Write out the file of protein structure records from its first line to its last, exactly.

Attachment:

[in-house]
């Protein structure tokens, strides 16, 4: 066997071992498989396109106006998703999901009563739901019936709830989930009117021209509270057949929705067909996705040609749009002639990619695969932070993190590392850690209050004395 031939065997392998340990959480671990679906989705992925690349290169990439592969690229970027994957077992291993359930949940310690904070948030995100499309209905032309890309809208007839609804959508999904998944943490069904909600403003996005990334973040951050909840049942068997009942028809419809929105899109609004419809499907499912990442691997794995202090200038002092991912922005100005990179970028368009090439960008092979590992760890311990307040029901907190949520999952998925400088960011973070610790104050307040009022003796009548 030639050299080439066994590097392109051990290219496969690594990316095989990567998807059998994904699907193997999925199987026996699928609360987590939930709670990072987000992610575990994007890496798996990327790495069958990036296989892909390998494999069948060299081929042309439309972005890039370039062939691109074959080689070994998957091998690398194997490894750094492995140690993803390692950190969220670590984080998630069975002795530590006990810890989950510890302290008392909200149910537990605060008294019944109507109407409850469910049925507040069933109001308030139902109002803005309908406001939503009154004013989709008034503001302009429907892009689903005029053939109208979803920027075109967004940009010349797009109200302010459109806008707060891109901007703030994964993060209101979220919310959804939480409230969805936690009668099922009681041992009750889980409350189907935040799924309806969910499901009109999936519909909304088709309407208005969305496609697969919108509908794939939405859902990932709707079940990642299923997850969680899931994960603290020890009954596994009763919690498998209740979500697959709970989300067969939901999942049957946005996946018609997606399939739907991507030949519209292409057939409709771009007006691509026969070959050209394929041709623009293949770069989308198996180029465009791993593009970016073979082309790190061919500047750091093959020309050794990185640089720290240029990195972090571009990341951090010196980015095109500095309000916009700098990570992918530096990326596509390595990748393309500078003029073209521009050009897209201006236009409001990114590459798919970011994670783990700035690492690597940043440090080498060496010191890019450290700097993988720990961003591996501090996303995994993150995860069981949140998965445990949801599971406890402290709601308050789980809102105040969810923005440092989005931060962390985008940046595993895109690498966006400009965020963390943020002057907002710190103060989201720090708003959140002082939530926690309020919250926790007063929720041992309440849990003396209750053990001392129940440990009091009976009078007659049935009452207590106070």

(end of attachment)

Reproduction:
[in-house]
């Protein structure tokens, strides 16, 4: 066997071992498989396109106006998703999901009563739901019936709830989930009117021209509270057949929705067909996705040609749009002639990619695969932070993190590392850690209050004395 031939065997392998340990959480671990679906989705992925690349290169990439592969690229970027994957077992291993359930949940310690904070948030995100499309209905032309890309809208007839609804959508999904998944943490069904909600403003996005990334973040951050909840049942068997009942028809419809929105899109609004419809499907499912990442691997794995202090200038002092991912922005100005990179970028368009090439960008092979590992760890311990307040029901907190949520999952998925400088960011973070610790104050307040009022003796009548 030639050299080439066994590097392109051990290219496969690594990316095989990567998807059998994904699907193997999925199987026996699928609360987590939930709670990072987000992610575990994007890496798996990327790495069958990036296989892909390998494999069948060299081929042309439309972005890039370039062939691109074959080689070994998957091998690398194997490894750094492995140690993803390692950190969220670590984080998630069975002795530590006990810890989950510890302290008392909200149910537990605060008294019944109507109407409850469910049925507040069933109001308030139902109002803005309908406001939503009154004013989709008034503001302009429907892009689903005029053939109208979803920027075109967004940009010349797009109200302010459109806008707060891109901007703030994964993060209101979220919310959804939480409230969805936690009668099922009681041992009750889980409350189907935040799924309806969910499901009109999936519909909304088709309407208005969305496609697969919108509908794939939405859902990932709707079940990642299923997850969680899931994960603290020890009954596994009763919690498998209740979500697959709970989300067969939901999942049957946005996946018609997606399939739907991507030949519209292409057939409709771009007006691509026969070959050209394929041709623009293949770069989308198996180029465009791993593009970016073979082309790190061919500047750091093959020309050794990185640089720290240029990195972090571009990341951090010196980015095109500095309000916009700098990570992918530096990326596509390595990748393309500078003029073209521009050009897209201006236009409001990114590459798919970011994670783990700035690492690597940043440090080498060496010191890019450290700097993988720990961003591996501090996303995994993150995860069981949140998965445990949801599971406890402290709601308050789980809102105040969810923005440092989005931060962390985008940046595993895109690498966006400009965020963390943020002057907002710190103060989201720090708003959140002082939530926690309020919250926790007063929720041992309440849990003396209750053990001392129940440990009091009976009078007659049935009452207590106070």